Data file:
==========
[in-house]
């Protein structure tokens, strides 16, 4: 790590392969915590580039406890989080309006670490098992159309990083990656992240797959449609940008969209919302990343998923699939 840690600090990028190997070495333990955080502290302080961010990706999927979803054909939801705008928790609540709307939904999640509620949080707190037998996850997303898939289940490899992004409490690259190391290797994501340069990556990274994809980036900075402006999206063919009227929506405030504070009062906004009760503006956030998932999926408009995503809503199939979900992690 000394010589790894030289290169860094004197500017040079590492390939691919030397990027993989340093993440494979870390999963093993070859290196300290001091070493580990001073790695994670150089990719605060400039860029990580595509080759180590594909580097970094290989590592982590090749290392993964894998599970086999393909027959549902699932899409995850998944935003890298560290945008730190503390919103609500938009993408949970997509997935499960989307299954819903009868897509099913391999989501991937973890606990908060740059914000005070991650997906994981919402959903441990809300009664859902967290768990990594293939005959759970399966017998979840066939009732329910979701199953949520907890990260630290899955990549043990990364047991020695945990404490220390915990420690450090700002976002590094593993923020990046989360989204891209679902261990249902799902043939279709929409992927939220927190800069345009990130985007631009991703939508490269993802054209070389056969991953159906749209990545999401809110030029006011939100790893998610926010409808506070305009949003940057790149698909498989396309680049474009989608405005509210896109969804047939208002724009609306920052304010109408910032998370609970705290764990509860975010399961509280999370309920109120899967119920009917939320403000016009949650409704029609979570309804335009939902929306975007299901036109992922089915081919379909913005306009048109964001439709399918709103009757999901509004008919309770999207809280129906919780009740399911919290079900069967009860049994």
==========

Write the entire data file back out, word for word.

[in-house]
């Protein structure tokens, strides 16, 4: 790590392969915590580039406890989080309006670490098992159309990083990656992240797959449609940008969209919302990343998923699939 840690600090990028190997070495333990955080502290302080961010990706999927979803054909939801705008928790609540709307939904999640509620949080707190037998996850997303898939289940490899992004409490690259190391290797994501340069990556990274994809980036900075402006999206063919009227929506405030504070009062906004009760503006956030998932999926408009995503809503199939979900992690 000394010589790894030289290169860094004197500017040079590492390939691919030397990027993989340093993440494979870390999963093993070859290196300290001091070493580990001073790695994670150089990719605060400039860029990580595509080759180590594909580097970094290989590592982590090749290392993964894998599970086999393909027959549902699932899409995850998944935003890298560290945008730190503390919103609500938009993408949970997509997935499960989307299954819903009868897509099913391999989501991937973890606990908060740059914000005070991650997906994981919402959903441990809300009664859902967290768990990594293939005959759970399966017998979840066939009732329910979701199953949520907890990260630290899955990549043990990364047991020695945990404490220390915990420690450090700002976002590094593993923020990046989360989204891209679902261990249902799902043939279709929409992927939220927190800069345009990130985007631009991703939508490269993802054209070389056969991953159906749209990545999401809110030029006011939100790893998610926010409808506070305009949003940057790149698909498989396309680049474009989608405005509210896109969804047939208002724009609306920052304010109408910032998370609970705290764990509860975010399961509280999370309920109120899967119920009917939320403000016009949650409704029609979570309804335009939902929306975007299901036109992922089915081919379909913005306009048109964001439709399918709103009757999901509004008919309770999207809280129906919780009740399911919290079900069967009860049994």